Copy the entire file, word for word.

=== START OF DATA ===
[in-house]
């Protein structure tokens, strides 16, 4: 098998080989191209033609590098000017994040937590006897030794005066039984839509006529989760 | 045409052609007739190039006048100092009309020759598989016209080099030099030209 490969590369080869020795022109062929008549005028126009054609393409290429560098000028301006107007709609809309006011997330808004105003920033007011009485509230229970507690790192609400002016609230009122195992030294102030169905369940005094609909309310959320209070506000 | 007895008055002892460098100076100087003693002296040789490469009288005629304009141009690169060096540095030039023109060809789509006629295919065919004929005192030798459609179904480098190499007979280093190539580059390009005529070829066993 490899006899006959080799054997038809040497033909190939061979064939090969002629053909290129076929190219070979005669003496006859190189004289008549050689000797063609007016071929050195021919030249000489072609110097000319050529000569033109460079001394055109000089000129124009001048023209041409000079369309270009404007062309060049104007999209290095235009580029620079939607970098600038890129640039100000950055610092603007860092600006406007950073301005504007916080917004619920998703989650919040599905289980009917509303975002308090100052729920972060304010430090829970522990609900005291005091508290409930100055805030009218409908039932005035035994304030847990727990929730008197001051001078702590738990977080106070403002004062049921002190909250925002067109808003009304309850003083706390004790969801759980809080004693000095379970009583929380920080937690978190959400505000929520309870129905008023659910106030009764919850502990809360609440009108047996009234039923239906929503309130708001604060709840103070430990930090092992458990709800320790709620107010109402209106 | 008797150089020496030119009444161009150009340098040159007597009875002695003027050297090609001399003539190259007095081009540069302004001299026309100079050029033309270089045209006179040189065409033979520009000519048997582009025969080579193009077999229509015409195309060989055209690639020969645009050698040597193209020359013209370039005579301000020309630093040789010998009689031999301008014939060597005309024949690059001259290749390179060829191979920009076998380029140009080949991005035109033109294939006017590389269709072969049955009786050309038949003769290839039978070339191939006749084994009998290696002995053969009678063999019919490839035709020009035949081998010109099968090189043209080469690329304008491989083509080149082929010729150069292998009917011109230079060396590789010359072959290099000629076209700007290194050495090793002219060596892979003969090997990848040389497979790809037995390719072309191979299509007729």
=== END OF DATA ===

[in-house]
């Protein structure tokens, strides 16, 4: 098998080989191209033609590098000017994040937590006897030794005066039984839509006529989760 | 045409052609007739190039006048100092009309020759598989016209080099030099030209 490969590369080869020795022109062929008549005028126009054609393409290429560098000028301006107007709609809309006011997330808004105003920033007011009485509230229970507690790192609400002016609230009122195992030294102030169905369940005094609909309310959320209070506000 | 007895008055002892460098100076100087003693002296040789490469009288005629304009141009690169060096540095030039023109060809789509006629295919065919004929005192030798459609179904480098190499007979280093190539580059390009005529070829066993 490899006899006959080799054997038809040497033909190939061979064939090969002629053909290129076929190219070979005669003496006859190189004289008549050689000797063609007016071929050195021919030249000489072609110097000319050529000569033109460079001394055109000089000129124009001048023209041409000079369309270009404007062309060049104007999209290095235009580029620079939607970098600038890129640039100000950055610092603007860092600006406007950073301005504007916080917004619920998703989650919040599905289980009917509303975002308090100052729920972060304010430090829970522990609900005291005091508290409930100055805030009218409908039932005035035994304030847990727990929730008197001051001078702590738990977080106070403002004062049921002190909250925002067109808003009304309850003083706390004790969801759980809080004693000095379970009583929380920080937690978190959400505000929520309870129905008023659910106030009764919850502990809360609440009108047996009234039923239906929503309130708001604060709840103070430990930090092992458990709800320790709620107010109402209106 | 008797150089020496030119009444161009150009340098040159007597009875002695003027050297090609001399003539190259007095081009540069302004001299026309100079050029033309270089045209006179040189065409033979520009000519048997582009025969080579193009077999229509015409195309060989055209690639020969645009050698040597193209020359013209370039005579301000020309630093040789010998009689031999301008014939060597005309024949690059001259290749390179060829191979920009076998380029140009080949991005035109033109294939006017590389269709072969049955009786050309038949003769290839039978070339191939006749084994009998290696002995053969009678063999019919490839035709020009035949081998010109099968090189043209080469690329304008491989083509080149082929010729150069292998009917011109230079060396590789010359072959290099000629076209700007290194050495090793002219060596892979003969090997990848040389497979790809037995390719072309191979299509007729």